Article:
And t hen you have designers who are selling on creative market types of sites, that are super, super beautiful but don’t have a lot of real world application. And Cathy and I entered into that little space, and now we have lots of customers who say, “I’m so thankful you did this for us, you created this for us.”

So that’s the question you want to ask yourself. Not is it crowded, is it competitive? You want to enter competitive markets, you just want to carve out your spot. And for people who are like in the health space, I hear this all the time. “Well, there’s only so many ways to teach someone how to lose weight.” Right, and that’s true. You’re not going to come up with some medical breakthrough in your product, or your coaching that hasn’t already been discovered. So you might be thinking this and go, “Well, what can I actually offer that’s even new to them?”

And I would say, you don’t have to worry about creating something new or medically significant or some breakthrough. What you’re really asking is how do I deliver it? What container, what methodology do I use to deliver that information so that it gets results? Because I could simply hand you a science journal on weight loss, and you could read it and learn and implement. But that would be a very, very difficult way for you, because number one you probably don’t understand a lot of the terminology, you’d have to draw down your own conclusions, you’d have to figure out your own application, you’d have to then go out and do it, you’d have to execute on it, you’d have to execute on it in a world that’s not ideal for weight loss, all that kind of stuff.

There’s like 1700 steps, but that’s still the right information, correct. Versus someone who has taken that information and curated it in such a way that it’s on an app and you know, has meal plans and all that kind of stuff. And so you’re like, “Well a million people have done that.”

So if you imagine the science journal on one end, and the solution on the other, every time the market gets more and more crowded, it’s like there are people that are creating the next step closer to like full immersion. So you’ve got people now who have taken the science, deduced it, app’d it, meal planned it, you know work outs in your pocket. They’ve done all that hard work. So you’re like, “That’s it, they’ve already cornered that market.”

That’s the point at which you dig deep, because you’re like, “Okay, they cornered that market, but did they corner that market for everybody or just a certain group of people.” Because are there different groups of people that can benefit. So what if you take all of that and you’re like, “Okay, I’m going to create this program for people who have sedentary jobs, for people who work in an office. The office job diet.’ And this is specifically for people who work in a 9 to 5 who have to sit in a cubical all day, who can’t get out except for their lunch break, who often times have to buy meals.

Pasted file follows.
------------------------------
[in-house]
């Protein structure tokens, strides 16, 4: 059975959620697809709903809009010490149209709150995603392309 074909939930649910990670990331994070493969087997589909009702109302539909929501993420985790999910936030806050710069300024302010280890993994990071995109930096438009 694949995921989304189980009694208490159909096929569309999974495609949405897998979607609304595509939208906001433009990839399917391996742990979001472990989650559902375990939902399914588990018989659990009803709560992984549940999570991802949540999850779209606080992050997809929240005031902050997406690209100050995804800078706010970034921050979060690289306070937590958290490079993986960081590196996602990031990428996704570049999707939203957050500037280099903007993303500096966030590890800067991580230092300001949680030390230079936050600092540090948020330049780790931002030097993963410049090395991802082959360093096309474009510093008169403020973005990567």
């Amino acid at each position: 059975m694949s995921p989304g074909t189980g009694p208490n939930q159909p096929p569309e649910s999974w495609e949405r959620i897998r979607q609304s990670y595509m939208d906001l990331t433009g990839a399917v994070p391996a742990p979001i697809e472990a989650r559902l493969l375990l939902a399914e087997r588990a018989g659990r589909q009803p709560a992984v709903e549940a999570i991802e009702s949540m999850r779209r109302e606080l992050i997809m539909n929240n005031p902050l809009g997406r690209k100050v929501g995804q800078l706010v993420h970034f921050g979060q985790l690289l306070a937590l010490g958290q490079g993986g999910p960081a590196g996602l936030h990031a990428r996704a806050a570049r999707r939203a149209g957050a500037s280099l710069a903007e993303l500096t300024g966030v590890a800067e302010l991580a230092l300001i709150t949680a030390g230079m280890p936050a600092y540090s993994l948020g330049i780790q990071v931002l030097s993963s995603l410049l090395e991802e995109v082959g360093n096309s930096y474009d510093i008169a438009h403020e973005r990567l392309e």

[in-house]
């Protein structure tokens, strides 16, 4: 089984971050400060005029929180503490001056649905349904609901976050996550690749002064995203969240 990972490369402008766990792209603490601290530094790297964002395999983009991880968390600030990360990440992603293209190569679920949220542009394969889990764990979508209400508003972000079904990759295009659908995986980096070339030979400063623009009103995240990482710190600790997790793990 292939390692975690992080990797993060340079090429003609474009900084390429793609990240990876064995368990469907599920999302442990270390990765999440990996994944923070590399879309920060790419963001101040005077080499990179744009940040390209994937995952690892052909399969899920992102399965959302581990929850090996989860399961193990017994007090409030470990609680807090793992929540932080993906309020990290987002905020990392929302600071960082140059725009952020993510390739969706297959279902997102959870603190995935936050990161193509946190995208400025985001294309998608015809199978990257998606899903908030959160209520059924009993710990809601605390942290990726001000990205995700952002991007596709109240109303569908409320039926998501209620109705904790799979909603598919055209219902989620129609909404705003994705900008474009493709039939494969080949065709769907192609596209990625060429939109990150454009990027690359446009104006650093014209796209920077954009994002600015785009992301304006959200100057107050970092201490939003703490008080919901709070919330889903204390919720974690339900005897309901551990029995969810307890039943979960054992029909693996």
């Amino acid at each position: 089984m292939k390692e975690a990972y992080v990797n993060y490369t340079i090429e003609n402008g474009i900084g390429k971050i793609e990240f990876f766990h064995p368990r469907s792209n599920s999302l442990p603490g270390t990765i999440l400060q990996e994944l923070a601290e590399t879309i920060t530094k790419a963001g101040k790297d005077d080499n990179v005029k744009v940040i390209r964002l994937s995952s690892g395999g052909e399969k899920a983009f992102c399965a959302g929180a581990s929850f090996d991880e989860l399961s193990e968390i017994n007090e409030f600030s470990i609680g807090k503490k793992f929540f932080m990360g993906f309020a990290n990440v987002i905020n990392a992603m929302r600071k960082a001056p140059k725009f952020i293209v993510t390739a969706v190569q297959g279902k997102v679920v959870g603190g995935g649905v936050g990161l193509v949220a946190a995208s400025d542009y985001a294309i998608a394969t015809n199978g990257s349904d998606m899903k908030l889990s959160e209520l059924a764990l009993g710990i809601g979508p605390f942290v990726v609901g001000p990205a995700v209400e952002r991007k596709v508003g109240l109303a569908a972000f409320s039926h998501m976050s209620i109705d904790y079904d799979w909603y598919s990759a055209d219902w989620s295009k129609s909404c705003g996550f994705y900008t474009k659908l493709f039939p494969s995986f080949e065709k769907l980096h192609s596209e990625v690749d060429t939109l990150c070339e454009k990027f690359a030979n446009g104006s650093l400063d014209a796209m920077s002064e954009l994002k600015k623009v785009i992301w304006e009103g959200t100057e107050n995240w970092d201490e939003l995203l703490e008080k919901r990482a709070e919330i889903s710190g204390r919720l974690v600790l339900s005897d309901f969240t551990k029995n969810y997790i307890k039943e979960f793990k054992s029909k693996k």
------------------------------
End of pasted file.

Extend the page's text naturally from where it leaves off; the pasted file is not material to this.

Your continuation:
And now all the sudden, now you can create a program that’s so specific to that particular environment that it could catch and go viral. So now it’s like, ‘Oh, okay. I literally just figured out how to stand out.” So you can take it from the avatar standpoint to create that sort of unique idea. You could take it from the, you could still serve the same avatar but you could focus very specifically on one key thing.

Like maybe you’re health and weight loss specifically for plant based people. Or you’re health and wellness for people who want to lose weight and they happen to be pregnant and obese at the same time. You know what I mean. So you can tackle one specific piece of weight loss and bring something new to the table, or something unique.

And sometimes, even if you can’t figure out a unique angle that way, you can figure out a unique angle in terms of if you can deliver the result faster, better, easier than somebody else, you will stand out. So that’s really kind of what Offer Cure did, our course. Because it wasn’t like we were trying to do offers for a specific niche or we weren’t trying to just pick one little piece of the offer, we really went out into the big waters. But what we said is we’re going to make you get a result fast. And we actually had to deliver on that. You know, that’s where the issue is, you have to be able to deliver on exactly what you’re promising. And once you do, it stands for itself. And now, you know we have all kinds of authority in the offer space because of that program.

Okay, so I hope that helps for those of you guys who are saying, “Well, how do I know if my market is too saturated?” the answer to the question is everything is too saturated. That shouldn’t be the judge of what you decide to do. And the hard work is in figuring out how you can stand out in the midst of it.